According to a PlanSponsor article the Melbourne Mercer Global Pension Index (MMGPI), which is now in its 10th year, shows that the U.S. retirement system enjoyed a slight improvement this year scoring a 58.8, up from 57.8 in 2017. The Index evaluates countries on the adequacy, sustainability, and integrity of the retirement income system. The study evaluated 34 pension systems and rated the Netherlands (80.3) and Denmark (80.2) as the two strongest pension/retirement systems.
The U.S. would show further improvement with these suggested changes:
- raising the minimum pension for low-income pensioners;
- adjusting the level of mandatory contributions to increase the net replacement for median-income earners;
- improving the vesting of benefits for all plan members and maintaining the real value of retained benefits through to retirement;
- reducing pre-retirement leakage (401(k) loans and premature withdrawals) by further limiting the access to funds before retirement;
- introducing a requirement that part of the retirement benefit must be taken as an income stream;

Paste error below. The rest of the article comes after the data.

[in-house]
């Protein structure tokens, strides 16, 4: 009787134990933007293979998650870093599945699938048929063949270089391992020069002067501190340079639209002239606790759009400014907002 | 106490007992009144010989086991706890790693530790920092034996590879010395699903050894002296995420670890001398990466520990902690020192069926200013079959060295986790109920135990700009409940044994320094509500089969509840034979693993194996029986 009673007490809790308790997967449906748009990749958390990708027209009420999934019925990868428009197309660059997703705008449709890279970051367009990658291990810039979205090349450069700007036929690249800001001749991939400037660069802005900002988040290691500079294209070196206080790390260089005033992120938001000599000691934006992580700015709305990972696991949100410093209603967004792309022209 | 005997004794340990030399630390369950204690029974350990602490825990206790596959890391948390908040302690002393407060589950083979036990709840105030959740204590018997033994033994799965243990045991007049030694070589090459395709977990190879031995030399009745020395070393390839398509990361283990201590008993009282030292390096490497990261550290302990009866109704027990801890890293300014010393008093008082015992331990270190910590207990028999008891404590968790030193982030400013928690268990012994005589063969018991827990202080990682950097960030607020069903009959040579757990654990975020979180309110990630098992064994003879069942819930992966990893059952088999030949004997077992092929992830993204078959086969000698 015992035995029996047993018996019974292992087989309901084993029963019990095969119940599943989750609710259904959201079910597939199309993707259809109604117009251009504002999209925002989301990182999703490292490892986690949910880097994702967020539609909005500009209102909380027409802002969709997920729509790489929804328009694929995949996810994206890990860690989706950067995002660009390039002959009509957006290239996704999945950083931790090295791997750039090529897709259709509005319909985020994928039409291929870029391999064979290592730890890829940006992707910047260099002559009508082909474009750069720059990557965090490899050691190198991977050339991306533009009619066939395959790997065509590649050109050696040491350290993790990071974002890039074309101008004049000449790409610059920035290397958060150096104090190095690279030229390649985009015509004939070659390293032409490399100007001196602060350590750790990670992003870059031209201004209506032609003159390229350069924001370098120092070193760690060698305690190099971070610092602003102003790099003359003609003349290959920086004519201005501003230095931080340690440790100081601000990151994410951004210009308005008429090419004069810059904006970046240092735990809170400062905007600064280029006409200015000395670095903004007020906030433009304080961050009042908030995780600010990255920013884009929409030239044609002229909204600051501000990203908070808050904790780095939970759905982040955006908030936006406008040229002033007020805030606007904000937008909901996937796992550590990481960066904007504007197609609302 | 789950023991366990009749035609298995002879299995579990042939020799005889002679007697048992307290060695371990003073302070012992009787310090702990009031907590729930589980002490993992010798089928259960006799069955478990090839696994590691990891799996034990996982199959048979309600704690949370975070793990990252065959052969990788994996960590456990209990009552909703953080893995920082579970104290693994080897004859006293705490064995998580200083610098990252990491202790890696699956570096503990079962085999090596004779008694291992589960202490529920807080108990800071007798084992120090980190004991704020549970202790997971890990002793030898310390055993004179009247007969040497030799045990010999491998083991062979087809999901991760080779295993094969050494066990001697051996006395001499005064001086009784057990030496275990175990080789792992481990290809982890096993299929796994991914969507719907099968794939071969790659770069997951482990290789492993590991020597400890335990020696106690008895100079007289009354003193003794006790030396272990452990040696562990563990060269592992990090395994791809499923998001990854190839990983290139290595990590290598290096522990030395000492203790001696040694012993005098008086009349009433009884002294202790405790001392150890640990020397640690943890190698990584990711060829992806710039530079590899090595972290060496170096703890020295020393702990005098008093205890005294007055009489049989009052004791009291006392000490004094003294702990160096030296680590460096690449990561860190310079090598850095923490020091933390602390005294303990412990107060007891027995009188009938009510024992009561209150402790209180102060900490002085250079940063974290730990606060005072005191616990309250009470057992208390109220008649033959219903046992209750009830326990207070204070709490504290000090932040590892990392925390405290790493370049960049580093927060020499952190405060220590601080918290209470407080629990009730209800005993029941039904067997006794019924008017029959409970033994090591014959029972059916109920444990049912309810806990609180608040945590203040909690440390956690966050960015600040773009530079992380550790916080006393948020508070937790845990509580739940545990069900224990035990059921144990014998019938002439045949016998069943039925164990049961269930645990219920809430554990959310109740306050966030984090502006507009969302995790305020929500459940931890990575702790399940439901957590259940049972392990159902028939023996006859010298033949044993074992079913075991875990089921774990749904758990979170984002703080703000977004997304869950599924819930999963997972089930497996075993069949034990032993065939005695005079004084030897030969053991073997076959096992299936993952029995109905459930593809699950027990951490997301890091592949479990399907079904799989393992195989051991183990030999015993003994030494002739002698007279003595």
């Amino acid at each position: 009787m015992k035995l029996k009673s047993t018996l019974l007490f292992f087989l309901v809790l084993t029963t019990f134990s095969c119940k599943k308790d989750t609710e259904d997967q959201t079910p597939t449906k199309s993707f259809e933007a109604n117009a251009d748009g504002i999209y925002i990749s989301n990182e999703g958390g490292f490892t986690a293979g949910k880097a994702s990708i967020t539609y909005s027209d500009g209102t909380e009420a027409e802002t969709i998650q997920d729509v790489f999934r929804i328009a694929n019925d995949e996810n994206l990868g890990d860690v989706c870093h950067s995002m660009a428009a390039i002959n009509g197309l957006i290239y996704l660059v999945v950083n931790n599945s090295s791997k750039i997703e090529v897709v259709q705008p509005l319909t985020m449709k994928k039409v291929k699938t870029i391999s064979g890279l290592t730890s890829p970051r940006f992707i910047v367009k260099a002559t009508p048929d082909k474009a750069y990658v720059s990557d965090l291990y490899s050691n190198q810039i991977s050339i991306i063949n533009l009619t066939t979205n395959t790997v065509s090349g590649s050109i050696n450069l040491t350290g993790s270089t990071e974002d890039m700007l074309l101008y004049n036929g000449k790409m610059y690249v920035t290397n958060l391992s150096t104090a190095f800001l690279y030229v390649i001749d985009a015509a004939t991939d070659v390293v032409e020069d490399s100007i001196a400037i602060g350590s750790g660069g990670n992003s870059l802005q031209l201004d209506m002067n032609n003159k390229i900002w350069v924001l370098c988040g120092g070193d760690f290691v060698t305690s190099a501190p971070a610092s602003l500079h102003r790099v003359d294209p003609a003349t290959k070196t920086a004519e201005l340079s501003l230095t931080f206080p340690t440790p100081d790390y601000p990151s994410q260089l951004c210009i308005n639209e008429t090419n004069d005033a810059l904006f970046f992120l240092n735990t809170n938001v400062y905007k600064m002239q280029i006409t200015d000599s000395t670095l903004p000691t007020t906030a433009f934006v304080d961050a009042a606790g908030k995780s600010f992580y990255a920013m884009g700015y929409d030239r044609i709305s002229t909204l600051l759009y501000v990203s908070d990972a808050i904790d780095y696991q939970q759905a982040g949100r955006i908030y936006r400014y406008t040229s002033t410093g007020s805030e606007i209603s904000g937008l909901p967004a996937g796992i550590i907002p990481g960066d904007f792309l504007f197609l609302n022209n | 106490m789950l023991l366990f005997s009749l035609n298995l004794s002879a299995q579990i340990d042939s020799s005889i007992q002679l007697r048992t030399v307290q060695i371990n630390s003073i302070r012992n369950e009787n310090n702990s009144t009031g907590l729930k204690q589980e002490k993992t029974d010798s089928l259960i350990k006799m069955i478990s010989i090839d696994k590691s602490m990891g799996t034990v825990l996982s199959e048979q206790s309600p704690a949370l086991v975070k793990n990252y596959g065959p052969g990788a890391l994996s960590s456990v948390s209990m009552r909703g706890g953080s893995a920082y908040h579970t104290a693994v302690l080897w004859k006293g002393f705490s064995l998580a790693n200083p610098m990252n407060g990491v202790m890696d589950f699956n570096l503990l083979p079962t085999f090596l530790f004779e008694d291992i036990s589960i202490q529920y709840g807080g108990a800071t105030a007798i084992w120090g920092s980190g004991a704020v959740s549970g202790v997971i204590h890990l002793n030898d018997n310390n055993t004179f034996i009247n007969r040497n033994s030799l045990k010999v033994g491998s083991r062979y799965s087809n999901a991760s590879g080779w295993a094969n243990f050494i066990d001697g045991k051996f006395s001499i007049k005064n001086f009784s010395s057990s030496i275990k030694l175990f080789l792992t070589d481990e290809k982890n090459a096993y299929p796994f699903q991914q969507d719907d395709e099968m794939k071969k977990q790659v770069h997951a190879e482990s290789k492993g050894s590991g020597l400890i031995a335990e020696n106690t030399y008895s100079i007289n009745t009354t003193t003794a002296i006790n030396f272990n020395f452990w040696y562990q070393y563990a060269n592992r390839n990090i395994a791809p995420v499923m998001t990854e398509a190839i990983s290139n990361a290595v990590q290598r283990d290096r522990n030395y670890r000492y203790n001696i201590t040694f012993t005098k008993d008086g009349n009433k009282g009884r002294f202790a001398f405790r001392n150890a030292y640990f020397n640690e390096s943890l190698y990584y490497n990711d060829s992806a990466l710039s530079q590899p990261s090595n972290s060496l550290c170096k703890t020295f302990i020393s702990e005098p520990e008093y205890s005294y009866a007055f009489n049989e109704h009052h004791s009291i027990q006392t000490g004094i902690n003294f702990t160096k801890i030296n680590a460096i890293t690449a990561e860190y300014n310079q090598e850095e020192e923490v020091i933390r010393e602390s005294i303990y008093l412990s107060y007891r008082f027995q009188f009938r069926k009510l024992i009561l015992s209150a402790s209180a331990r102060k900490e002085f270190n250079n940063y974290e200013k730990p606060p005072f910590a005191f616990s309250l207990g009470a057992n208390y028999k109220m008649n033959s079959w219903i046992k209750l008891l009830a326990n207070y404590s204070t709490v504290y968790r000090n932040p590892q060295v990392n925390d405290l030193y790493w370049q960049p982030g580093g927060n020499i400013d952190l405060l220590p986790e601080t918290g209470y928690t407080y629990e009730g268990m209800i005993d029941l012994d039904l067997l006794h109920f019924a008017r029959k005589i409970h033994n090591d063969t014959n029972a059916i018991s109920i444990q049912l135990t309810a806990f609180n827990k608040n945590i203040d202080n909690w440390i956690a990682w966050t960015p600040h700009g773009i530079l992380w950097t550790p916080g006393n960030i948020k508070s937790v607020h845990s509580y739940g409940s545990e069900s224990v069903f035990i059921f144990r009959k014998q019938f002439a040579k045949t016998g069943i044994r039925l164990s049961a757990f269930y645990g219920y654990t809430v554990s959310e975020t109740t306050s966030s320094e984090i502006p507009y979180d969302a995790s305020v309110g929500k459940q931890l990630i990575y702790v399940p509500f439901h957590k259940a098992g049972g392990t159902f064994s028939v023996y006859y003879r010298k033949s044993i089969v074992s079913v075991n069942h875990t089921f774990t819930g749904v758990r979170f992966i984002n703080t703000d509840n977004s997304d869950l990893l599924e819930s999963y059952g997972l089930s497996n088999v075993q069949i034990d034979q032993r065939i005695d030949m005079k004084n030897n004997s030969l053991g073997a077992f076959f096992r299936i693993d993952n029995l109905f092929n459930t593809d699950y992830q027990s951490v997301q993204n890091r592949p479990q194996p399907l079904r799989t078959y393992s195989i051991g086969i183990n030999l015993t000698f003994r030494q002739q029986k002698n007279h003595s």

- increasing the funding level of the Social Security program;
- raising the state pension age and the minimum access age to receive benefits from private pension plans;
- providing incentives to delay retirement and increase labor force participation at older ages; and
- providing access to retirement plans on an institutional group basis for workers who don’t have access to an employer-sponsored plan.
We’ve written posts/articles on a number of these issues, especially as it pertains to the inadequacies of a defined contribution plan as a true retirement program. In addition, we are fully supportive of “retirees” working in some capacity, but the fact is that roughly 1/3 of Americans older than 65-years old would like to work, but only about 14% do. Furthermore, as the remaining Boomers turn 65, demand for job opportunities will only increase, but it is likely that the supply of age-appropriate jobs won’t.